The opinion of the court was delivered by: Jones, J.
Jeffrey R. Pierson appeals the decision of the Bankruptcy Court for the Eastern District of Pennsylvania (Richard E. Fehling, C.J.) to dismiss the debtor's case pursuant to 11 U.S.C. § 1307. As explained herein, the appeal will be denied and the decision of the Bankruptcy Court will be affirmed.
This Court has jurisdiction over the bankruptcy appeal pursuant to 28 U.S.C. § 158(a)(1). "[T]he findings of fact made by the bankruptcy court may be reversed only for clear error." In re Nelson Co., 959 F.2d 1260, 1263 (3d Cir. 1992) (citing Brown v. Pa. State Employees Credit Union, 851 F.2d 81, 84 (3d Cir. 1988)); see also Fed. R. Bankr. P. 8013. For mixed questions of law and fact, the court "exercise[s] plenary review of the legal standard applied by the ... [B]ankruptcy [C]court[ ], but review[s] the [Bankruptcy] [C]court's findings of fact on a clearly erroneous standard." In re Abbotts Dairies of Pa., Inc., 788 F.2d 143, 147 (3d Cir. 1986) (citing Universal Minerals v. C.A. Hughes & Co., 669 F.2d 98, 103 (3d Cir. 1981)). "Legal questions are subject to plenary review." Nelson, 959 F.2d at 1263 (citing Brown, 851 F.2d at 84); see also Fed. R. Bankr. P. 8013.
Mr. Pierson filed his first Chapter 13 Plan on March 16, 2005. He filed an Amended Chapter 13 Plan on August 30, 2005. He filed a Second Amended Chapter 13 Plan on November 28, 2005. This Second Amended Chapter 13 Plan was confirmed on January 12, 2006. The Plan required Mr. Pierson to make monthly payments followed by a lump sum payment at the end of the designated period by either collecting on a judgment or refinancing his mortgage.
On April 13, 2007, the Standing Chapter 13 Trustee filed a Motion to Dismiss, asserting that Mr. Pierson had failed to comply with the terms of the confirmed plan -- namely, that Mr. Pierson had failed to consistently make monthly payments, failed to collect on a judgment, and failed to make efforts to refinance his mortgage. The Bankruptcy Court held hearings on the Trustee's Motion on May 3, 2007 and June 1, 2007. Subsequent to the June 1 hearing, the Bankruptcy Court took additional briefing. On June 14, 2007, the Bankruptcy Court granted the Trustee's Motion and dismissed Mr. Pierson's case. Mr. Pierson filed a Motion for Reconsideration, which the Bankruptcy Court denied in its October 9, 2007 Order. In addition, the Bankruptcy Court issued a September 27, 2007 Order relating the testimony of Mr. Thomas Taylor. Mr. Pierson filed Motions for Reconsideration of both orders. A hearing was held and the Bankruptcy Court denied the Motions for Reconsideration on January 28, 2008.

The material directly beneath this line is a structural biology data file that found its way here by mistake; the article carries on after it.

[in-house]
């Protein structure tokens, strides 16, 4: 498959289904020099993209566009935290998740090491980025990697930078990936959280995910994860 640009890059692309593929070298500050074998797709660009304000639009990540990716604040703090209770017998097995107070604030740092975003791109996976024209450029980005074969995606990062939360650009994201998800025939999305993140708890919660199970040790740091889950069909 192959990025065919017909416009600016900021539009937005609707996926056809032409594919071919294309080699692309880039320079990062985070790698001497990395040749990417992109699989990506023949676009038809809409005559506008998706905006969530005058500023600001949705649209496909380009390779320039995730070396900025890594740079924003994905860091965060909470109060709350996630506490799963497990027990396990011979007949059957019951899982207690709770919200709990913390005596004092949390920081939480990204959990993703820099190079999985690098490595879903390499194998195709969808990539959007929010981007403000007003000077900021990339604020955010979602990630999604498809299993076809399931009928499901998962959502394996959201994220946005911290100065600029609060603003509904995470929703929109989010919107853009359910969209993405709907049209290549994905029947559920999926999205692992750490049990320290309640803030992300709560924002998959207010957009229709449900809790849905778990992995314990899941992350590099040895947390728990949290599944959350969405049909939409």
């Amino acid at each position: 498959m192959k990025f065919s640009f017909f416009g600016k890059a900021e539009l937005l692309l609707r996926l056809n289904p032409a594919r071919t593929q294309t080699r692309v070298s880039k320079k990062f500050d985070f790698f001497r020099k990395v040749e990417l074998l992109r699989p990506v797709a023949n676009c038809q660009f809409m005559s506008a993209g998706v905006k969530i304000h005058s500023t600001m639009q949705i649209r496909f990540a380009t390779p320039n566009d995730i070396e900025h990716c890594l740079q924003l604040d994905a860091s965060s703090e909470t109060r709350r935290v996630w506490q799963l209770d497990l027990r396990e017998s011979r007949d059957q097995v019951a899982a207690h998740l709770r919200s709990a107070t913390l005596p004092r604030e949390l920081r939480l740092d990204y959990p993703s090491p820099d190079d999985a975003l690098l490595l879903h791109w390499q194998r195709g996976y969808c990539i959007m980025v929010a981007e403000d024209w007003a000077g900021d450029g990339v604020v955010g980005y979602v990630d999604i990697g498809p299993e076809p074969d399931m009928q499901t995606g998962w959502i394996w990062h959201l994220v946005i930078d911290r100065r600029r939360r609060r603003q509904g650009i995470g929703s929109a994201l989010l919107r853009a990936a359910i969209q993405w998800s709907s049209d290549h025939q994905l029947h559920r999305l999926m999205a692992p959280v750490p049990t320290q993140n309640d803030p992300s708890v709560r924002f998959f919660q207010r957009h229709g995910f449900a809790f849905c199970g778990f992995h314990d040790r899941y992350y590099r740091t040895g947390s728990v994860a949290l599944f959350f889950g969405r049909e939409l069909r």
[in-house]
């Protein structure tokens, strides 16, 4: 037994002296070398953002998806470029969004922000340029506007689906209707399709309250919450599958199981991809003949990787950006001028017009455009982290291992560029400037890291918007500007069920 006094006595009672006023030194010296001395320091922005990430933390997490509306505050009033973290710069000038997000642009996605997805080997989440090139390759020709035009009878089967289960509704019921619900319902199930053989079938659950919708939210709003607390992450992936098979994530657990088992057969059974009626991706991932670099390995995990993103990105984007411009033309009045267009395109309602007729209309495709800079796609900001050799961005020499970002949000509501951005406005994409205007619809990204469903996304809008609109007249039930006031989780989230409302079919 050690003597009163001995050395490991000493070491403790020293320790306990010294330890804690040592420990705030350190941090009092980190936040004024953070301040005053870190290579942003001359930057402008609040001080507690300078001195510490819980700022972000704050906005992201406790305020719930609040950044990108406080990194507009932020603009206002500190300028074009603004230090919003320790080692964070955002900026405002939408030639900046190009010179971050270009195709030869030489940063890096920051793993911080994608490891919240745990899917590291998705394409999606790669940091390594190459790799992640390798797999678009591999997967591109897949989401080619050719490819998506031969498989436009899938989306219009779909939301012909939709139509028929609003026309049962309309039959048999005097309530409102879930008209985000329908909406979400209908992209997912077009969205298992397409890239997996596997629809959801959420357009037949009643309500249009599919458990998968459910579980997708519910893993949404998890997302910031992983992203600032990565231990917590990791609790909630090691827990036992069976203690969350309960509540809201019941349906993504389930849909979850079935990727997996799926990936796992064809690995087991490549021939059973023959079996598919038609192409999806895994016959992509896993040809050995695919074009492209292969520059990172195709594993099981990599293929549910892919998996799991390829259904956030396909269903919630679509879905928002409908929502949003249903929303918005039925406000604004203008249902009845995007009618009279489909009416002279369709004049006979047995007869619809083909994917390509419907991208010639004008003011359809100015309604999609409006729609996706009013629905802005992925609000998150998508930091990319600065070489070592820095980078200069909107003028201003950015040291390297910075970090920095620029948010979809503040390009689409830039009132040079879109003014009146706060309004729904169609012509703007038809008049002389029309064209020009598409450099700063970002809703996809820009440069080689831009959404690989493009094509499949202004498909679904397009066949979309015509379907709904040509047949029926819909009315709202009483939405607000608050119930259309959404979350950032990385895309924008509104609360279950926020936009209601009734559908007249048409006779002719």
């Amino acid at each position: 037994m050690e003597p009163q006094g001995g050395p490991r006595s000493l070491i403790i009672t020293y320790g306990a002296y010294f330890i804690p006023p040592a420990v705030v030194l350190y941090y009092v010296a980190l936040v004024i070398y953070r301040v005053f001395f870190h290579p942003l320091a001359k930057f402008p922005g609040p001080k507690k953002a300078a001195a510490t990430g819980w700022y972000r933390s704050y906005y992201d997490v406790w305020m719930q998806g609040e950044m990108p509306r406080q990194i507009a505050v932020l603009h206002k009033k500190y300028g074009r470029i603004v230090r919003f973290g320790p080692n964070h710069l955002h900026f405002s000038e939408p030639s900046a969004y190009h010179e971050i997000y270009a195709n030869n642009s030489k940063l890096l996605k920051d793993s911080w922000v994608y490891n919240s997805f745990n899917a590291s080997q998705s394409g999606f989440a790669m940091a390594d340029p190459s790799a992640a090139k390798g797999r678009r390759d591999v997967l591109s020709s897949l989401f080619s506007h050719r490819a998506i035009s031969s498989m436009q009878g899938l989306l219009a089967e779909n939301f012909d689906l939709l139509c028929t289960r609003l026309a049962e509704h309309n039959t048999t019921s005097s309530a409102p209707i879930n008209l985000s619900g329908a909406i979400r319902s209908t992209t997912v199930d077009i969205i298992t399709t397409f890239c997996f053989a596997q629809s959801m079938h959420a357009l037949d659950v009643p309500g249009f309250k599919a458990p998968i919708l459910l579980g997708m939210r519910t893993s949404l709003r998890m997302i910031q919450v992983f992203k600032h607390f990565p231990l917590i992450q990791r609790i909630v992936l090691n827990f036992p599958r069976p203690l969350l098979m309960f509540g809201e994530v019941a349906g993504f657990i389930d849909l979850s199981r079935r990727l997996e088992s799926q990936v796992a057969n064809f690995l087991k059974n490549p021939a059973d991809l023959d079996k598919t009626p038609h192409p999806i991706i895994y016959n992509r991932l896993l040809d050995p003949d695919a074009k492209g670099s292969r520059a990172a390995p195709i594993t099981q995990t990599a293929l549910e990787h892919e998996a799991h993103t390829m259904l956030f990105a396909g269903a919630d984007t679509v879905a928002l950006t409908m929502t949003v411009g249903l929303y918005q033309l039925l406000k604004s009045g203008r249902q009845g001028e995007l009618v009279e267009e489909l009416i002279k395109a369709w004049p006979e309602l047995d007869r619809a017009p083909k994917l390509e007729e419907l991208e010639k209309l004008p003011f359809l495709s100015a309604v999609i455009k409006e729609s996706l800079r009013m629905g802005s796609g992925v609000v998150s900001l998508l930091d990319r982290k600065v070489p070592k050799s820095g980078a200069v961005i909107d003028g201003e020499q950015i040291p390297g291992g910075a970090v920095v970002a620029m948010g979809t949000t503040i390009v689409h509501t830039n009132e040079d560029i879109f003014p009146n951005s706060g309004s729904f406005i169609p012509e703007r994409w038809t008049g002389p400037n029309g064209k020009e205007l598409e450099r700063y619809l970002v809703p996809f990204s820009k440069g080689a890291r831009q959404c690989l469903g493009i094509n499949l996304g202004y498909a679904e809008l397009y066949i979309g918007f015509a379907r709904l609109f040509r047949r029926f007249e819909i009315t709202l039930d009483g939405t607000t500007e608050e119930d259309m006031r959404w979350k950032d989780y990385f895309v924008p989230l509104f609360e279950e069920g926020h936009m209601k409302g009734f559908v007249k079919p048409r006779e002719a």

Mr. Pierson timely filed a notice of appeal, but he did not file a designation of contents for inclusion in the record on appeal or a statement of the issues he intended to raise on appeal. In his appeal briefing, Mr. Pierson stated that he appeals "the primary Order of June 14, 2007 with subsequent Orders of September 27, 2007 and January 23, 2008, Dismissing the Main Chapter 13 Case of Appellant."These Orders comprise the Bankruptcy Court's decision to dismiss the debtor's case pursuant to 11 U.S.C. § 1307.